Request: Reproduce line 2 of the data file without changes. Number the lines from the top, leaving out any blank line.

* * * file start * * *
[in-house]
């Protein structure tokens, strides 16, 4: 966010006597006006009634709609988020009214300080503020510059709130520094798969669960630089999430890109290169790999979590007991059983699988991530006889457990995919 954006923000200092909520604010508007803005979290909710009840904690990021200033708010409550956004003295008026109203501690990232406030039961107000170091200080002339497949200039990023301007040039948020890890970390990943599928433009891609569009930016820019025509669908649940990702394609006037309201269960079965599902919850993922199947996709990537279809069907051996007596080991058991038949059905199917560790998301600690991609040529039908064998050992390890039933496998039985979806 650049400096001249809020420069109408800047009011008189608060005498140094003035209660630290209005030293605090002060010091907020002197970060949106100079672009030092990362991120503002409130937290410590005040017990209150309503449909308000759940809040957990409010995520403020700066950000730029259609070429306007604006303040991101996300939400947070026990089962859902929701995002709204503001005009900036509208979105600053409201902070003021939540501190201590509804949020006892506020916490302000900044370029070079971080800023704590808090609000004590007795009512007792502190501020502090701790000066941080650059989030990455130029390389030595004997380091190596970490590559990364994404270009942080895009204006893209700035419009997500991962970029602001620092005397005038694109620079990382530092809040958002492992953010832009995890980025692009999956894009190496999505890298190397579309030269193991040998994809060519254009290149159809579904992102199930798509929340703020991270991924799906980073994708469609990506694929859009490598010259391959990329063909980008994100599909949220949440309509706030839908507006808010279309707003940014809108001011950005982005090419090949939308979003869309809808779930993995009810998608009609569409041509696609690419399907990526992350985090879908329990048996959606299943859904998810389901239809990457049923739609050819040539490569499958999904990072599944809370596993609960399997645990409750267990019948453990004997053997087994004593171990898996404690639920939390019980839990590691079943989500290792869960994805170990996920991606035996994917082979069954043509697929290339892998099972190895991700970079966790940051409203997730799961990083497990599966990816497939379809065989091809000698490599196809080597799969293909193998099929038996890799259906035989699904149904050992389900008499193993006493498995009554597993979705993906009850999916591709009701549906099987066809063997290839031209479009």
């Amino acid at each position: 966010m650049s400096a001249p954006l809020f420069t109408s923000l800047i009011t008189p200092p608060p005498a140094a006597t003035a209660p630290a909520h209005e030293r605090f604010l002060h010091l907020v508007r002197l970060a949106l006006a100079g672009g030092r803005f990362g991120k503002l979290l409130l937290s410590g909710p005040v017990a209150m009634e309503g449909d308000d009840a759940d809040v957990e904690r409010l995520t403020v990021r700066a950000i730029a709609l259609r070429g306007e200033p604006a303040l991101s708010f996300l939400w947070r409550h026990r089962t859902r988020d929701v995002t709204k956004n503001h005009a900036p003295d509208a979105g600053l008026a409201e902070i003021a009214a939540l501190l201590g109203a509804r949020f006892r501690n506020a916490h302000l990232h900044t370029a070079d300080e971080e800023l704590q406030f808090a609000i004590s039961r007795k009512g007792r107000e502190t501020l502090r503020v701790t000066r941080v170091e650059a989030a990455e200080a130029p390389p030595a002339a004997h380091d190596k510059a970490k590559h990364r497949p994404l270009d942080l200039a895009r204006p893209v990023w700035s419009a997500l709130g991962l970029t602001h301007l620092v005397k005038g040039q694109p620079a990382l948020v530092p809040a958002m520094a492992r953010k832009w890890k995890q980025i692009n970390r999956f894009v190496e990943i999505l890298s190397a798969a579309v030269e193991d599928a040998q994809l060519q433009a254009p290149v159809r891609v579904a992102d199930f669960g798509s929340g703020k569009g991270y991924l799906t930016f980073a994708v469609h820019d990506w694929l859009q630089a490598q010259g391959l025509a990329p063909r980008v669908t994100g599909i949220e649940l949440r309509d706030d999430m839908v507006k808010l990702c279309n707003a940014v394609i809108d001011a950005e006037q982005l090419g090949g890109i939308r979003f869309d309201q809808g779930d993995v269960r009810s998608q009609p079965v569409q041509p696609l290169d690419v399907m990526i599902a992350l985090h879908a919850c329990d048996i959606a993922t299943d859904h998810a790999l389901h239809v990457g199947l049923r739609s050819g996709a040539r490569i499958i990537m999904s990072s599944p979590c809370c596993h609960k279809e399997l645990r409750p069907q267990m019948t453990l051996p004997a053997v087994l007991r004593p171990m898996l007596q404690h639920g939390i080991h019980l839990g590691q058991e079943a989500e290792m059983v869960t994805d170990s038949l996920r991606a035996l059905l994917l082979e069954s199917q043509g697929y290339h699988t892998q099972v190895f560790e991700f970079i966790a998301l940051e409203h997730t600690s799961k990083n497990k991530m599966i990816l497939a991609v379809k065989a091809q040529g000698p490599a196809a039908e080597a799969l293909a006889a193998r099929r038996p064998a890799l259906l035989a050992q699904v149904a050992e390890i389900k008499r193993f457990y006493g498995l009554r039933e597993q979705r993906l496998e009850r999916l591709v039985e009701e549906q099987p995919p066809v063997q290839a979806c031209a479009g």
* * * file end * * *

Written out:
């Protein structure tokens, strides 16, 4: 966010006597006006009634709609988020009214300080503020510059709130520094798969669960630089999430890109290169790999979590007991059983699988991530006889457990995919 954006923000200092909520604010508007803005979290909710009840904690990021200033708010409550956004003295008026109203501690990232406030039961107000170091200080002339497949200039990023301007040039948020890890970390990943599928433009891609569009930016820019025509669908649940990702394609006037309201269960079965599902919850993922199947996709990537279809069907051996007596080991058991038949059905199917560790998301600690991609040529039908064998050992390890039933496998039985979806 650049400096001249809020420069109408800047009011008189608060005498140094003035209660630290209005030293605090002060010091907020002197970060949106100079672009030092990362991120503002409130937290410590005040017990209150309503449909308000759940809040957990409010995520403020700066950000730029259609070429306007604006303040991101996300939400947070026990089962859902929701995002709204503001005009900036509208979105600053409201902070003021939540501190201590509804949020006892506020916490302000900044370029070079971080800023704590808090609000004590007795009512007792502190501020502090701790000066941080650059989030990455130029390389030595004997380091190596970490590559990364994404270009942080895009204006893209700035419009997500991962970029602001620092005397005038694109620079990382530092809040958002492992953010832009995890980025692009999956894009190496999505890298190397579309030269193991040998994809060519254009290149159809579904992102199930798509929340703020991270991924799906980073994708469609990506694929859009490598010259391959990329063909980008994100599909949220949440309509706030839908507006808010279309707003940014809108001011950005982005090419090949939308979003869309809808779930993995009810998608009609569409041509696609690419399907990526992350985090879908329990048996959606299943859904998810389901239809990457049923739609050819040539490569499958999904990072599944809370596993609960399997645990409750267990019948453990004997053997087994004593171990898996404690639920939390019980839990590691079943989500290792869960994805170990996920991606035996994917082979069954043509697929290339892998099972190895991700970079966790940051409203997730799961990083497990599966990816497939379809065989091809000698490599196809080597799969293909193998099929038996890799259906035989699904149904050992389900008499193993006493498995009554597993979705993906009850999916591709009701549906099987066809063997290839031209479009």